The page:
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Posts Tagged ‘albums’

Track 16: Brokedown Palace

Brokedown Palace

Katie Sullivan

 

For the past two months, when my thumb tapped its way to a digital copy of American Beauty, it wavered, and then wandered away. I feared it. I feared the warm, twangy intro of “Box of Rain,” the memory of my father singing it guilelessly out of tune, of realizing it is Father’s Day today and how I don’t want to call him but reluctantly will, of knowing that this album is going to hurt. It hurts before I even start listening.   

But let’s move back. It is 2003. My father and I are driving over 2000 miles from our Illinois suburb to San Diego. I have been accepted to a private liberal arts university that served Orange County’s academically undistinguished nouveau riche. In our cramped Honda Civic, my father has brought along  about 100 painstakingly “burned” CDs in individual jewel cases, each with an ink jet printed label in the same nondescript Times New Roman font. There was Joni Mitchell’s Blue in there, and Pink Floyd’s Wish You Were Here. But the one we listened to nonstop, through the blank spaces of the I-80 corridor, was American Beauty by the Grateful Dead. (more…)

Track 15: Welcome to the Working Week

Welcome to the Working Week

David Gooblar

 

It was 2000 and I was twenty years old and I was in love with Pete Tunney.

OK, maybe “in love” is too strong, but not by much. In that indelible summer, when I interned at Knitting Factory Records and discovered the island of Manhattan, Pete was the sun: the main source of light and heat. He was the star around which I orbited. When I was with him, I was preternaturally attuned to his every utterance and expressed preference; I silently and invisibly took mental notes on how I might behave to gain his acceptance. I’m sure the other interns did the same—there was an unspoken but palpable competition among us for his approval—but I knew that he loved me best. I wanted nothing more than to enter the palace of pop-musical wisdom, and I knew, I just knew, that Pete was the one to take me there. (more…)

Track 14: Low Places

Low Places

Tiffani Hill-Patterson

 

The smell of corn dogs and funnel cakes coated the air and Bob Seger’s “Main Street” played on the staticky speakers when Jake spotted me standing in line for the Tilt-a-Whirl. He wore a purple button-down and jeans. And that smile. Always that smile.

That memory about a junior college crush led me down a rabbit hole of journal entries and early 1990s music. Back then “big-hat” country played on all of our stereos, and Garth Brooks was its king. Listening to him, 20-year-old me swore the connections I made then would last forever.

I scoured online stores for his songs, but apparently he doesn’t do digital. While out grocery shopping at my local superstore, I found The Ultimate Hits, a compilation CD that contained my favorites, ripped it to my laptop then added it to my phone. And I was transported to the motel-turned-dorm that my athlete friends and I lived in freshman year. His voice provided the soundtrack to my first “buzz,” my first make-out sessions, my first crushing loss. (more…)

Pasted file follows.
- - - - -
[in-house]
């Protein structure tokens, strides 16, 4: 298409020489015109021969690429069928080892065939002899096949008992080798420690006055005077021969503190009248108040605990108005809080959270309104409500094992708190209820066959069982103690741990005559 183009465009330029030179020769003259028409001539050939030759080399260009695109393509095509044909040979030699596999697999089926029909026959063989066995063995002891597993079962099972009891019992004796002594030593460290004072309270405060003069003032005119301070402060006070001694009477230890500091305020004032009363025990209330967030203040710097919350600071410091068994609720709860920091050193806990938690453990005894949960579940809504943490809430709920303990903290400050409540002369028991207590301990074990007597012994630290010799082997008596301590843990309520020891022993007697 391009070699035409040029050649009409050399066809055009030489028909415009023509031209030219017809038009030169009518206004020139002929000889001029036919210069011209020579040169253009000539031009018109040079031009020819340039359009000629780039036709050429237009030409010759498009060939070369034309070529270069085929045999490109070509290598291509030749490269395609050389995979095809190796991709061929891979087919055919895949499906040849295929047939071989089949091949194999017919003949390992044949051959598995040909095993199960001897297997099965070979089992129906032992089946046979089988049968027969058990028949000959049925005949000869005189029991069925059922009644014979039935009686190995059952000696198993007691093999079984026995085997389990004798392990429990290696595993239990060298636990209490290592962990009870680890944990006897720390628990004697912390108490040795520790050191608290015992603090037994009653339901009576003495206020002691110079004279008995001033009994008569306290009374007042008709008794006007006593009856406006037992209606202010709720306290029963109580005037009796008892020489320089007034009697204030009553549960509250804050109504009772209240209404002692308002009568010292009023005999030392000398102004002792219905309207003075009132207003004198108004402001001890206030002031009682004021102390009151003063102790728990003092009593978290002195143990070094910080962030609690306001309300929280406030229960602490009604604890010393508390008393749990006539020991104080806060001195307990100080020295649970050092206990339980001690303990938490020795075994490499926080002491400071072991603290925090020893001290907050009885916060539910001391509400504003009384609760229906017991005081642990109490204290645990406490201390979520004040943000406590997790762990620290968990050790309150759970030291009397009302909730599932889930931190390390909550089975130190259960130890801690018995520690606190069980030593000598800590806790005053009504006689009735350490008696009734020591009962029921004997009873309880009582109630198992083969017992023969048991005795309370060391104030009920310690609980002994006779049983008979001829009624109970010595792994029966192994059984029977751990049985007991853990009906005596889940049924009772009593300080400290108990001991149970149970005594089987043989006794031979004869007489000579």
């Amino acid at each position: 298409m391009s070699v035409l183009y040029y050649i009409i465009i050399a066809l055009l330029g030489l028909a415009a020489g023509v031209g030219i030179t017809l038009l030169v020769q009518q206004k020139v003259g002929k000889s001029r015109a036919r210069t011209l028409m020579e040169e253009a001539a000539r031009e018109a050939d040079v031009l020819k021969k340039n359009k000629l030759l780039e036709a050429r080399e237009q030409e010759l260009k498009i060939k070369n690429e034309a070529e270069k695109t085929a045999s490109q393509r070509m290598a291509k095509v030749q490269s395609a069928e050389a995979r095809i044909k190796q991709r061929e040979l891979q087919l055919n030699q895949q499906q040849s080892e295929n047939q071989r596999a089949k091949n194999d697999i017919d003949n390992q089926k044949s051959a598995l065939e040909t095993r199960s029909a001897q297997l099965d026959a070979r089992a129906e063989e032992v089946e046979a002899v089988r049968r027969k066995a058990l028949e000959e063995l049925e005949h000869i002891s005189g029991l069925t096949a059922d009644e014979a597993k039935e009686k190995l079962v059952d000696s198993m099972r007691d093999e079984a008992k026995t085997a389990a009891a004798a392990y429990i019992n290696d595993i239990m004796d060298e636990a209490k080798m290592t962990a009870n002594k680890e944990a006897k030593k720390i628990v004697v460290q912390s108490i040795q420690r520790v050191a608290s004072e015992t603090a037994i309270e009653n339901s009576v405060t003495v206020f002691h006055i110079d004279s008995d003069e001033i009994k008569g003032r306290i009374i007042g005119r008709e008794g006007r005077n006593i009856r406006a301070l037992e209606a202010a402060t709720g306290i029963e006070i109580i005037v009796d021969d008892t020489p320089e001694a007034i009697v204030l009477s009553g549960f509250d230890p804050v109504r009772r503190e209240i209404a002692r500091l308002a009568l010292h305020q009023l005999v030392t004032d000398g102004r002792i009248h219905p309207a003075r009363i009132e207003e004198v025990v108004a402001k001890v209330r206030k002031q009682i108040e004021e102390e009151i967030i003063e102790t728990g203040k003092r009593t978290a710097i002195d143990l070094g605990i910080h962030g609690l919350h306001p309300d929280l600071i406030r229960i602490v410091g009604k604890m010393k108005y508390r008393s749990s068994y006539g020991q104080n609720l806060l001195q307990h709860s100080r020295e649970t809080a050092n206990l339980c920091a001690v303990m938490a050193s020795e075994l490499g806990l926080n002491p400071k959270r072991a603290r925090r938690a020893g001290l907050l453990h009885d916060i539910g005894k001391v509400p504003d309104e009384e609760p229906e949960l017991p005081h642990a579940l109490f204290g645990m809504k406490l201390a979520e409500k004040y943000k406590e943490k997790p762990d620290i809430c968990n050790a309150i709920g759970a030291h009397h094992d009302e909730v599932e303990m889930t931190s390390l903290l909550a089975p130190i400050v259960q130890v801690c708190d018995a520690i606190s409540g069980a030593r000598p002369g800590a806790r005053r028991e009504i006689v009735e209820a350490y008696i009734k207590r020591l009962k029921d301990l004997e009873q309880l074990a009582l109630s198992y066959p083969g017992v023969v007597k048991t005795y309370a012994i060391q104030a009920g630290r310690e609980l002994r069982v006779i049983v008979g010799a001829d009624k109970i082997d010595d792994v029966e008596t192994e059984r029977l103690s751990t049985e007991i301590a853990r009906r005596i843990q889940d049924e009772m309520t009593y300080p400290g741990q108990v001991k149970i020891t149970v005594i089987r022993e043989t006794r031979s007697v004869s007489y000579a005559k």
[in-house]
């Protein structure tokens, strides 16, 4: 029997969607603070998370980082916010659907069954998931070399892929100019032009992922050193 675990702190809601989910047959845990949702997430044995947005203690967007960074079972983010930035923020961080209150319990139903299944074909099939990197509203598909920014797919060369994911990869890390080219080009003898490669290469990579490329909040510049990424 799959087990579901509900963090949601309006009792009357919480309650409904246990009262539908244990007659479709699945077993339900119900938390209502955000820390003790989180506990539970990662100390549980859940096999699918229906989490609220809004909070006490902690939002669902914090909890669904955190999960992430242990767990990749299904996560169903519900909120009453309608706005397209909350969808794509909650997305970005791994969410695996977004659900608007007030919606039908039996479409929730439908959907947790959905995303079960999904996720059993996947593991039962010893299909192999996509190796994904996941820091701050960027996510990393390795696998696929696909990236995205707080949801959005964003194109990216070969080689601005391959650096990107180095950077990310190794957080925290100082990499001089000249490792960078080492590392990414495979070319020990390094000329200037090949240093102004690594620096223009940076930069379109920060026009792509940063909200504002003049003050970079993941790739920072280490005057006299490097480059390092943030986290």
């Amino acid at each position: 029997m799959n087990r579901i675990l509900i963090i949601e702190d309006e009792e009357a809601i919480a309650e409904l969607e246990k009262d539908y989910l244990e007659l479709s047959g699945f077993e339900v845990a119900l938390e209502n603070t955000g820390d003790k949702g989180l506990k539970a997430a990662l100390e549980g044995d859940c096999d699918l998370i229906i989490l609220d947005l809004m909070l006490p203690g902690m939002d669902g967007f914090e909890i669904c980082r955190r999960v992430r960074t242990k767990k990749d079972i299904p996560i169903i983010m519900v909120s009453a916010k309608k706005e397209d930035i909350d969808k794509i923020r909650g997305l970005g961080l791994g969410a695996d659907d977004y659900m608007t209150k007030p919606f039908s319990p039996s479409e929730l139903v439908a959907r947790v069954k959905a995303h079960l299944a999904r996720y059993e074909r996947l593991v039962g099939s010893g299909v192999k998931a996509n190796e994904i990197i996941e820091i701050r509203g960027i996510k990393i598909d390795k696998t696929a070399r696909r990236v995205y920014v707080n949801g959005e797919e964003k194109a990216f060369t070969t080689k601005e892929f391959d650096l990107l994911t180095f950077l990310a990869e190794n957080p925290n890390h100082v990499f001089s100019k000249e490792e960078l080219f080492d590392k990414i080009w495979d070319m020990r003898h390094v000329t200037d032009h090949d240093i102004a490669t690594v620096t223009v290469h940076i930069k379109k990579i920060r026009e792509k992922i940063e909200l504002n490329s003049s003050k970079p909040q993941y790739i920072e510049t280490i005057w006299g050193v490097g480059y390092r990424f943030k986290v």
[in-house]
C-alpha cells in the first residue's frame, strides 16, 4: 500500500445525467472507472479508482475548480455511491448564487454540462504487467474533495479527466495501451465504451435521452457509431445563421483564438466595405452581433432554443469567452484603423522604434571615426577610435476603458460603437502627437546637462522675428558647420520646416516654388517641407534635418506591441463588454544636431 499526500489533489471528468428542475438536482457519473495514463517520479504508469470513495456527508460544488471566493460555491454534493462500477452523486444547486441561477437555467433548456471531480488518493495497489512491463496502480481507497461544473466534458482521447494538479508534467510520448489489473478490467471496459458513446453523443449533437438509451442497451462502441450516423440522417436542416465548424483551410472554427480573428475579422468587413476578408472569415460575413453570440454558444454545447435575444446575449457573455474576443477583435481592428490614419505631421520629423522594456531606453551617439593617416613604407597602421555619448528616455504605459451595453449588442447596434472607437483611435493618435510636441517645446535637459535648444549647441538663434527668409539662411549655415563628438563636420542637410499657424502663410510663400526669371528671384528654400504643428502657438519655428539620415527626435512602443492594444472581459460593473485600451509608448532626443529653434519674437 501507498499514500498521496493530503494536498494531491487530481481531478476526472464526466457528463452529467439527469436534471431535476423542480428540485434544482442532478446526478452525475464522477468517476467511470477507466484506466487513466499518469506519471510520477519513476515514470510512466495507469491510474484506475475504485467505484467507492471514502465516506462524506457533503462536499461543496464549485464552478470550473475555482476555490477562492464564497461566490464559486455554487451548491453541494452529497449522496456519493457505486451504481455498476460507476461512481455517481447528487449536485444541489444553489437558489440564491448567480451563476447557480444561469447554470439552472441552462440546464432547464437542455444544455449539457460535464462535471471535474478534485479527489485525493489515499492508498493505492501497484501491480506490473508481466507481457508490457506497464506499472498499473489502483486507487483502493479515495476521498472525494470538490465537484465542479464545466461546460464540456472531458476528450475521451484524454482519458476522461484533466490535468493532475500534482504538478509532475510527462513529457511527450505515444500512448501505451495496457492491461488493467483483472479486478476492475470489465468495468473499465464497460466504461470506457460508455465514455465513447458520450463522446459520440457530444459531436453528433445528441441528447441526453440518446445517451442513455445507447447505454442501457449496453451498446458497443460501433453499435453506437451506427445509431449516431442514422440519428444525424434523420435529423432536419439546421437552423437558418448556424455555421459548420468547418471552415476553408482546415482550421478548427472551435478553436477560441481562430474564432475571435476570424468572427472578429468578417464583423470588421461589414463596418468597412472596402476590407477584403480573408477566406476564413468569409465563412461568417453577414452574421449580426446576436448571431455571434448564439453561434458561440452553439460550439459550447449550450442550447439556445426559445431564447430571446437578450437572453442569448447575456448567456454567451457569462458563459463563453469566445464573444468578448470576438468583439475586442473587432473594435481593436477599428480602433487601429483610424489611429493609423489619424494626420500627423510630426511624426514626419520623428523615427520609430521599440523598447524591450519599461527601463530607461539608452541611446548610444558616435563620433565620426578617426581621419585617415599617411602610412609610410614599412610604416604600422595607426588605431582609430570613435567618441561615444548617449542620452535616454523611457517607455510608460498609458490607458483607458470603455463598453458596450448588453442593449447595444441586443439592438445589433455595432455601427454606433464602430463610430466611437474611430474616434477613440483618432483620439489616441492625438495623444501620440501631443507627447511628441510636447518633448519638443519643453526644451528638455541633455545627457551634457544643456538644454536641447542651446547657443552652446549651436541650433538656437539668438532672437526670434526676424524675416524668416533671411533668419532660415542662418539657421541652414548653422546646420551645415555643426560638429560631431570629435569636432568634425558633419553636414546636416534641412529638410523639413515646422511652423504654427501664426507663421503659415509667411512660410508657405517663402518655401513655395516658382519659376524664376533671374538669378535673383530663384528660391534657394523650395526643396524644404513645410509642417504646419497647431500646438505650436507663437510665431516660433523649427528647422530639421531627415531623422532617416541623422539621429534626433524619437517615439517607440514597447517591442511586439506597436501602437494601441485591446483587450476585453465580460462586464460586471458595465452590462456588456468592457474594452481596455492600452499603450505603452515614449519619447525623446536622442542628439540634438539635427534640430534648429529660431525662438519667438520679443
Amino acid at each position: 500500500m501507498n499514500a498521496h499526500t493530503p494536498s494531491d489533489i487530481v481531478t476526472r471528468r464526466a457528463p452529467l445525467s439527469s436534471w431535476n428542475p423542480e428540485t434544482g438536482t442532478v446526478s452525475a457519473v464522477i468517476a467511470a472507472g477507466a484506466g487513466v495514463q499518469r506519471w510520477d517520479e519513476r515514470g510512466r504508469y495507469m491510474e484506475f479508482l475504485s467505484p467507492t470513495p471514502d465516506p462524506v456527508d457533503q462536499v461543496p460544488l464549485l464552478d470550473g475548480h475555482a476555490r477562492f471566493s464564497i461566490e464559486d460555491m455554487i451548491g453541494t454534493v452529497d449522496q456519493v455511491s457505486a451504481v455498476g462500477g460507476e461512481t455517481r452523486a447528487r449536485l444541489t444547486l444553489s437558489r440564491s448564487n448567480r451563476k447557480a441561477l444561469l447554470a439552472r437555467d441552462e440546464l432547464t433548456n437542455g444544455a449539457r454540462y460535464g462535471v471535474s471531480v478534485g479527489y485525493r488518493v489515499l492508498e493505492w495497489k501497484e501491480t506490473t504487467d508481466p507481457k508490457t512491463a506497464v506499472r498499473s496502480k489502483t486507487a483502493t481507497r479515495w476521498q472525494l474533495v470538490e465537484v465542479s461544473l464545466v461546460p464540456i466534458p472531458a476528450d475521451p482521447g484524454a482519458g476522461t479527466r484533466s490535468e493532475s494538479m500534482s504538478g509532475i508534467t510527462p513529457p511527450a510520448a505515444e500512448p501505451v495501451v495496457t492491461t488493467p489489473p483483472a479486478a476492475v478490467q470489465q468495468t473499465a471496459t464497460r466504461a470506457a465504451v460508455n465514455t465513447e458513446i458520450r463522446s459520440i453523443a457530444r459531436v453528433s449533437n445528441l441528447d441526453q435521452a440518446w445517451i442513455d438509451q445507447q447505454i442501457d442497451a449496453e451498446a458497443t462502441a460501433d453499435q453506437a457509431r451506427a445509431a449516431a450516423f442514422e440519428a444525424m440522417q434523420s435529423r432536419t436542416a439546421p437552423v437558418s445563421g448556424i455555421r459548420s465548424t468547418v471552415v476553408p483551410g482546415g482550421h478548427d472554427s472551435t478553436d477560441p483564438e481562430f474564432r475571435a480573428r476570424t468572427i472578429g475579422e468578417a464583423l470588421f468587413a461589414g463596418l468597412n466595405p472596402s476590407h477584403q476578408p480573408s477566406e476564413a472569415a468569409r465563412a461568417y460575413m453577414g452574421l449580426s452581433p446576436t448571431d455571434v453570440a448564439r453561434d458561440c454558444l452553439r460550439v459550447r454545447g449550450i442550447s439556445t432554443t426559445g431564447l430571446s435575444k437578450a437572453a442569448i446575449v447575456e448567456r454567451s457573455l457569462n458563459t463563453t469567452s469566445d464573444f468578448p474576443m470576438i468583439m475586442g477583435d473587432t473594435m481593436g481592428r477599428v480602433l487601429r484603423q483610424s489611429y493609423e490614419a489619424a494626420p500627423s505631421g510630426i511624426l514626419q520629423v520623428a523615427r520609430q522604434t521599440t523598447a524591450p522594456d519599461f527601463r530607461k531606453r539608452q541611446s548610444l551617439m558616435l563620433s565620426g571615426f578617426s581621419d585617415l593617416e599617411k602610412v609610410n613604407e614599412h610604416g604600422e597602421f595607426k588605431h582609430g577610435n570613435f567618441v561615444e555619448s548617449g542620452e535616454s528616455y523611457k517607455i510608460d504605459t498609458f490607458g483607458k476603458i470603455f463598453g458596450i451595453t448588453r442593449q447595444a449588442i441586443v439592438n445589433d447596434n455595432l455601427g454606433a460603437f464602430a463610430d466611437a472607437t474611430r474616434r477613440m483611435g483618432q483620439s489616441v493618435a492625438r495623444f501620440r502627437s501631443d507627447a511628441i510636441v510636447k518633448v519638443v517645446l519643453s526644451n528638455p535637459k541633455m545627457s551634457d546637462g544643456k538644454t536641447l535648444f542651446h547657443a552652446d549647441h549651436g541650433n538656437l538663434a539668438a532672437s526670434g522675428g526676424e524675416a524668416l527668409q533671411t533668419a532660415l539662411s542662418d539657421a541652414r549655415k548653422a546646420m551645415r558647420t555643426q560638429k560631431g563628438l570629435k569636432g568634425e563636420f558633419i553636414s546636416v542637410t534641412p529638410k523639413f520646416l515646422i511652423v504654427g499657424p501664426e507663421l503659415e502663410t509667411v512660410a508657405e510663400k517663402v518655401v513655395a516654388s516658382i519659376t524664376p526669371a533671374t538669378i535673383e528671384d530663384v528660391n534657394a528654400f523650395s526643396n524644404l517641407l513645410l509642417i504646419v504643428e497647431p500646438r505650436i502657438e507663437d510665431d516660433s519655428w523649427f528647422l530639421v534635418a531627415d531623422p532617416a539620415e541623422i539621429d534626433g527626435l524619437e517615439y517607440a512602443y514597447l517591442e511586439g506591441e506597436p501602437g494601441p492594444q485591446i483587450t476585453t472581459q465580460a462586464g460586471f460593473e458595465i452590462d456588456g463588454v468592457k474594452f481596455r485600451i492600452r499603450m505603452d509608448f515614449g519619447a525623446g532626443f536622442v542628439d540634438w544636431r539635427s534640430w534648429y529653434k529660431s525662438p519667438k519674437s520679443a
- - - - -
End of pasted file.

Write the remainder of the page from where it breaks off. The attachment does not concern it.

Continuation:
Track 13: Shut Up, Meat Loaf

Shut Up, Meat Loaf

Jennifer W. Spirko

 

It is a truth universally acknowledged that any music is improved by being played in a fast-moving car at night with the windows down. When that music is metal ballad, the speed, the darkness and the loudness of highway wind are all but required to fully enjoy it.

That might have summarized my relationship with Meat Loaf’s Bat Out of Hell in college had it not been for a classic Mustang and a good friend.

By the time I was in college, Bat Out of Hell had been in release for a decade or so, its singles soaring through the local rock station of my youth. But, I didn’t really listen to the whole album until a friend copied it on a cassette. Some songs, we insisted, were “car songs,” and these were the obvious examples, since the longest and most fun of the bunch was about having sex in a car. (more…)

Track 12: Gordon

Gordon

Lee Skallerup Bessette

 

Gord Downey, the lead singer from The Tragically Hip, recently announced that he has terminal brain cancer. I’ve been thinking about what The Tragically Hip meant to me.  While writing about how Barenaked Ladies (BNL) album Gordon changed my life, I could have written about Day for Night by The Tragically Hip. I figured this band was too obscure for a primarily American audience, so I went with BNL. But, to me, those two albums and bands are woven together in my head around a highly personal, but also a cultural, moment in time, along with Ashley MacIsaac, Our Lady Peace, Crash Test Dummies, Sarah McLachlan and even Alanis Morisette’s Jagged Little Pill. It was a moment when MacIsaac played Letterman, the Hip played SNL, “Superman is Dead” was all over the radio, Lilith Fair was all the rage, and Jagged Little Pill was everything.

It’s a moment I keep experiencing and re-experiencing as I write this piece on Gordon by Barenaked Ladies. Because none of this would have happened for me if I hadn’t been introduced to BNL in the fall of 1992. (more…)